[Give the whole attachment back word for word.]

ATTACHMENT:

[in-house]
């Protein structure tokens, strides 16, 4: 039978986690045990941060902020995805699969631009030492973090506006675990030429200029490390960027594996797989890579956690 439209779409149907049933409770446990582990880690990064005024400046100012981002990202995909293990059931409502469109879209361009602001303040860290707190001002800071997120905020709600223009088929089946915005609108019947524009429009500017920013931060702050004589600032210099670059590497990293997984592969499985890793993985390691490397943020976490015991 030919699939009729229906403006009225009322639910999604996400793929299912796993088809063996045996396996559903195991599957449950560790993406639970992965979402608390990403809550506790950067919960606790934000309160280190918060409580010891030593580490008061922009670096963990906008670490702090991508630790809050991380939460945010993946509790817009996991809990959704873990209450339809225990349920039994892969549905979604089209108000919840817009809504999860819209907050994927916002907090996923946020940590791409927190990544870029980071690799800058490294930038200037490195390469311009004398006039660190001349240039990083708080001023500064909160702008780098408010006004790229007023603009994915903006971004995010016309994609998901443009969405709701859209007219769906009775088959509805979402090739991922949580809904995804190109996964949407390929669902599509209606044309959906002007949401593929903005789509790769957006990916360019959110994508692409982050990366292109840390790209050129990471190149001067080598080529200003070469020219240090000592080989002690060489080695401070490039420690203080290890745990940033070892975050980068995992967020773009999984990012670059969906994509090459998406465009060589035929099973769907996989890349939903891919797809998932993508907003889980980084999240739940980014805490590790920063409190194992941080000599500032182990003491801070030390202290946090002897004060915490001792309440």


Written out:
[in-house]
């Protein structure tokens, strides 16, 4: 039978986690045990941060902020995805699969631009030492973090506006675990030429200029490390960027594996797989890579956690 439209779409149907049933409770446990582990880690990064005024400046100012981002990202995909293990059931409502469109879209361009602001303040860290707190001002800071997120905020709600223009088929089946915005609108019947524009429009500017920013931060702050004589600032210099670059590497990293997984592969499985890793993985390691490397943020976490015991 030919699939009729229906403006009225009322639910999604996400793929299912796993088809063996045996396996559903195991599957449950560790993406639970992965979402608390990403809550506790950067919960606790934000309160280190918060409580010891030593580490008061922009670096963990906008670490702090991508630790809050991380939460945010993946509790817009996991809990959704873990209450339809225990349920039994892969549905979604089209108000919840817009809504999860819209907050994927916002907090996923946020940590791409927190990544870029980071690799800058490294930038200037490195390469311009004398006039660190001349240039990083708080001023500064909160702008780098408010006004790229007023603009994915903006971004995010016309994609998901443009969405709701859209007219769906009775088959509805979402090739991922949580809904995804190109996964949407390929669902599509209606044309959906002007949401593929903005789509790769957006990916360019959110994508692409982050990366292109840390790209050129990471190149001067080598080529200003070469020219240090000592080989002690060489080695401070490039420690203080290890745990940033070892975050980068995992967020773009999984990012670059969906994509090459998406465009060589035929099973769907996989890349939903891919797809998932993508907003889980980084999240739940980014805490590790920063409190194992941080000599500032182990003491801070030390202290946090002897004060915490001792309440």